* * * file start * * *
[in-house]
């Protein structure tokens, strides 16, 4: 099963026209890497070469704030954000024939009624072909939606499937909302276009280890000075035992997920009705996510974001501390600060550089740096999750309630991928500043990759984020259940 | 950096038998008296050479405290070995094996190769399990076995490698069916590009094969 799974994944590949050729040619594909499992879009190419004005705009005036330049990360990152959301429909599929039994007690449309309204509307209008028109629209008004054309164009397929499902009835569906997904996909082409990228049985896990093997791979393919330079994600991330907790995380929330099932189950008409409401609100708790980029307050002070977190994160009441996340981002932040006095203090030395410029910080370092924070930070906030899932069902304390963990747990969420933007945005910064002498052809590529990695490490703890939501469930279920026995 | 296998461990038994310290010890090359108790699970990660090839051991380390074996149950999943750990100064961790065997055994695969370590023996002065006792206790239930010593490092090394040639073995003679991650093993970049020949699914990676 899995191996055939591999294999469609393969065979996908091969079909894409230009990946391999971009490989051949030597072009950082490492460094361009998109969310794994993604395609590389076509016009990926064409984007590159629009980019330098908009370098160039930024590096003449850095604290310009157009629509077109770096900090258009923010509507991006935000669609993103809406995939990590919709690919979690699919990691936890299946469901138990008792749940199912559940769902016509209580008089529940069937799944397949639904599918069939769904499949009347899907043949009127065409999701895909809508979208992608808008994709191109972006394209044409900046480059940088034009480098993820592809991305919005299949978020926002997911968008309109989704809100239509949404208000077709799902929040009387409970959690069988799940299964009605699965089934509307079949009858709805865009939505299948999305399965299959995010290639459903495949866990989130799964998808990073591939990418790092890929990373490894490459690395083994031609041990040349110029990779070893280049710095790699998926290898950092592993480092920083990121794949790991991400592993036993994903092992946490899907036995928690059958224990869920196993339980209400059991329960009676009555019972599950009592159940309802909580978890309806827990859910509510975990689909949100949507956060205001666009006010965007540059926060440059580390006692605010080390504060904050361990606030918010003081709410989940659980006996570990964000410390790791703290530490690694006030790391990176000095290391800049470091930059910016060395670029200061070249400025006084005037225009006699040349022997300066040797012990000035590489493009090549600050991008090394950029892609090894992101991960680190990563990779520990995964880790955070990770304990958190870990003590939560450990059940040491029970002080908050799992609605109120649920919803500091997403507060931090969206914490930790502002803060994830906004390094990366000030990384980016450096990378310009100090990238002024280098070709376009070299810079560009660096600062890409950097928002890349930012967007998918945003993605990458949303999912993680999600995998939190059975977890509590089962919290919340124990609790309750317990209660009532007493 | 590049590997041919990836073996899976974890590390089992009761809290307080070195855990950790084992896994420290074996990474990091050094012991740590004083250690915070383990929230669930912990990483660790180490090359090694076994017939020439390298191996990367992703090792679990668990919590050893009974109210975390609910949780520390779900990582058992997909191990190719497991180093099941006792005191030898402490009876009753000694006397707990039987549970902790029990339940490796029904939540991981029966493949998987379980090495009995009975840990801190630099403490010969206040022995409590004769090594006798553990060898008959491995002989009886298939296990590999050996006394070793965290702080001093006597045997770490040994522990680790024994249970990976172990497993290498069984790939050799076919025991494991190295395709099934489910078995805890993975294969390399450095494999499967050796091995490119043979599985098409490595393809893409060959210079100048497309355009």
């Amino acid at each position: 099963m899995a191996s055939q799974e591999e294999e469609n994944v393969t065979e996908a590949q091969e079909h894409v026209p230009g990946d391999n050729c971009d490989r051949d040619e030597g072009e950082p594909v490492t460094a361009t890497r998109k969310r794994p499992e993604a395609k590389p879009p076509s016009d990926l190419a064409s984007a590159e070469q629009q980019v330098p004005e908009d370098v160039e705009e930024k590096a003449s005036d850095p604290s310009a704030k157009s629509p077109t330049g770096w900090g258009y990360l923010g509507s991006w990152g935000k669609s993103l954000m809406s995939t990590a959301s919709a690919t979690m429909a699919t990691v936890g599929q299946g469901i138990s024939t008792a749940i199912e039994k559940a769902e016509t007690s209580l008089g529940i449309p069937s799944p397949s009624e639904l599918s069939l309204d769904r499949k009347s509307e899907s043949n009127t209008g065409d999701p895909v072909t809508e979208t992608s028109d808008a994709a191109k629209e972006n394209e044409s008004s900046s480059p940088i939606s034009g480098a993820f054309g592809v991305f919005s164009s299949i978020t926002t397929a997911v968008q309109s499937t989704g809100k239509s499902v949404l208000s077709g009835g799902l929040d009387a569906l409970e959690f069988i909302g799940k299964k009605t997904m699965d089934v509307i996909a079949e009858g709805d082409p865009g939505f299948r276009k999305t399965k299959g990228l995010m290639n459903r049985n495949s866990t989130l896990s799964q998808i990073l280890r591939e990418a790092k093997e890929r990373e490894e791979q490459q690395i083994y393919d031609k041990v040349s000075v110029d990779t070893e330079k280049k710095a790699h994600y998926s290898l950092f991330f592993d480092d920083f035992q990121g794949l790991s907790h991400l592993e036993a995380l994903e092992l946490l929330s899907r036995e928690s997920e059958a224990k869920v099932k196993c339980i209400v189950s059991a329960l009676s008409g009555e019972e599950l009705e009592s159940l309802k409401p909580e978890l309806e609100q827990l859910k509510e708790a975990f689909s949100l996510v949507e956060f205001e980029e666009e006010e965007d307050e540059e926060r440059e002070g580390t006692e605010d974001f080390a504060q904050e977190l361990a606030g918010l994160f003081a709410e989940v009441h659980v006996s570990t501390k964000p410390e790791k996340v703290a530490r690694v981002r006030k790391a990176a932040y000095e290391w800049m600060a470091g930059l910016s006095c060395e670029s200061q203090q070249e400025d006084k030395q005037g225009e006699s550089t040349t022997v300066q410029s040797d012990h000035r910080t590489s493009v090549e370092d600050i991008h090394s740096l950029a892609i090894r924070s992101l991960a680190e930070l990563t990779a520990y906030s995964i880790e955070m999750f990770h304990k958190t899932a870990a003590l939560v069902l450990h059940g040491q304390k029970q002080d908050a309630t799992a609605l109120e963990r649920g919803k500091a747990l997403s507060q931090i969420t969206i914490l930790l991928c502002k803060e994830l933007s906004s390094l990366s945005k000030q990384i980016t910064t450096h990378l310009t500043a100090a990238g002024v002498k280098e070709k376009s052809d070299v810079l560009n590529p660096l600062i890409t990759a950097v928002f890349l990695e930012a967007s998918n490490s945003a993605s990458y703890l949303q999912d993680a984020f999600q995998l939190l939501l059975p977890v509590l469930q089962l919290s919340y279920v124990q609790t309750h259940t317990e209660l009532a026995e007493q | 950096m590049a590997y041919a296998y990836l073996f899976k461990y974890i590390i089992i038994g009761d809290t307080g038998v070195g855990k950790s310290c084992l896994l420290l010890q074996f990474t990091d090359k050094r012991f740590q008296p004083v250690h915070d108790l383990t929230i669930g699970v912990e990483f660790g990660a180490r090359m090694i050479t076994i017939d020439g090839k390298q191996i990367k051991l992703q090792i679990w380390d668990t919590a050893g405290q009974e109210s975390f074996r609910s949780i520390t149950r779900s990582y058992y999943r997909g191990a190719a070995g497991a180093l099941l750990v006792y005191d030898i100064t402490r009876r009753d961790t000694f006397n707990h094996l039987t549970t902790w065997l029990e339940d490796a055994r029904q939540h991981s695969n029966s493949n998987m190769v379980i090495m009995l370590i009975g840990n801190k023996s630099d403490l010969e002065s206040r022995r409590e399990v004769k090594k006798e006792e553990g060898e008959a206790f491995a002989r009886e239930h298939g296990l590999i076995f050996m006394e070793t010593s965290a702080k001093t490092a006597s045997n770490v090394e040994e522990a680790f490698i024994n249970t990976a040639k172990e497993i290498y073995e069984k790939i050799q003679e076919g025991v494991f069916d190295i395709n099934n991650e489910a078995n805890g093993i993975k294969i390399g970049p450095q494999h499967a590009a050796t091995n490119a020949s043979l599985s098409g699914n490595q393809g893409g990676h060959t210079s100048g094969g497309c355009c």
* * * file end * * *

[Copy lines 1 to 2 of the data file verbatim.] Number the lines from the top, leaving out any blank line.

[in-house]
């Protein structure tokens, strides 16, 4: 099963026209890497070469704030954000024939009624072909939606499937909302276009280890000075035992997920009705996510974001501390600060550089740096999750309630991928500043990759984020259940 | 950096038998008296050479405290070995094996190769399990076995490698069916590009094969 799974994944590949050729040619594909499992879009190419004005705009005036330049990360990152959301429909599929039994007690449309309204509307209008028109629209008004054309164009397929499902009835569906997904996909082409990228049985896990093997791979393919330079994600991330907790995380929330099932189950008409409401609100708790980029307050002070977190994160009441996340981002932040006095203090030395410029910080370092924070930070906030899932069902304390963990747990969420933007945005910064002498052809590529990695490490703890939501469930279920026995 | 296998461990038994310290010890090359108790699970990660090839051991380390074996149950999943750990100064961790065997055994695969370590023996002065006792206790239930010593490092090394040639073995003679991650093993970049020949699914990676 899995191996055939591999294999469609393969065979996908091969079909894409230009990946391999971009490989051949030597072009950082490492460094361009998109969310794994993604395609590389076509016009990926064409984007590159629009980019330098908009370098160039930024590096003449850095604290310009157009629509077109770096900090258009923010509507991006935000669609993103809406995939990590919709690919979690699919990691936890299946469901138990008792749940199912559940769902016509209580008089529940069937799944397949639904599918069939769904499949009347899907043949009127065409999701895909809508979208992608808008994709191109972006394209044409900046480059940088034009480098993820592809991305919005299949978020926002997911968008309109989704809100239509949404208000077709799902929040009387409970959690069988799940299964009605699965089934509307079949009858709805865009939505299948999305399965299959995010290639459903495949866990989130799964998808990073591939990418790092890929990373490894490459690395083994031609041990040349110029990779070893280049710095790699998926290898950092592993480092920083990121794949790991991400592993036993994903092992946490899907036995928690059958224990869920196993339980209400059991329960009676009555019972599950009592159940309802909580978890309806827990859910509510975990689909949100949507956060205001666009006010965007540059926060440059580390006692605010080390504060904050361990606030918010003081709410989940659980006996570990964000410390790791703290530490690694006030790391990176000095290391800049470091930059910016060395670029200061070249400025006084005037225009006699040349022997300066040797012990000035590489493009090549600050991008090394950029892609090894992101991960680190990563990779520990995964880790955070990770304990958190870990003590939560450990059940040491029970002080908050799992609605109120649920919803500091997403507060931090969206914490930790502002803060994830906004390094990366000030990384980016450096990378310009100090990238002024280098070709376009070299810079560009660096600062890409950097928002890349930012967007998918945003993605990458949303999912993680999600995998939190059975977890509590089962919290919340124990609790309750317990209660009532007493 | 590049590997041919990836073996899976974890590390089992009761809290307080070195855990950790084992896994420290074996990474990091050094012991740590004083250690915070383990929230669930912990990483660790180490090359090694076994017939020439390298191996990367992703090792679990668990919590050893009974109210975390609910949780520390779900990582058992997909191990190719497991180093099941006792005191030898402490009876009753000694006397707990039987549970902790029990339940490796029904939540991981029966493949998987379980090495009995009975840990801190630099403490010969206040022995409590004769090594006798553990060898008959491995002989009886298939296990590999050996006394070793965290702080001093006597045997770490040994522990680790024994249970990976172990497993290498069984790939050799076919025991494991190295395709099934489910078995805890993975294969390399450095494999499967050796091995490119043979599985098409490595393809893409060959210079100048497309355009």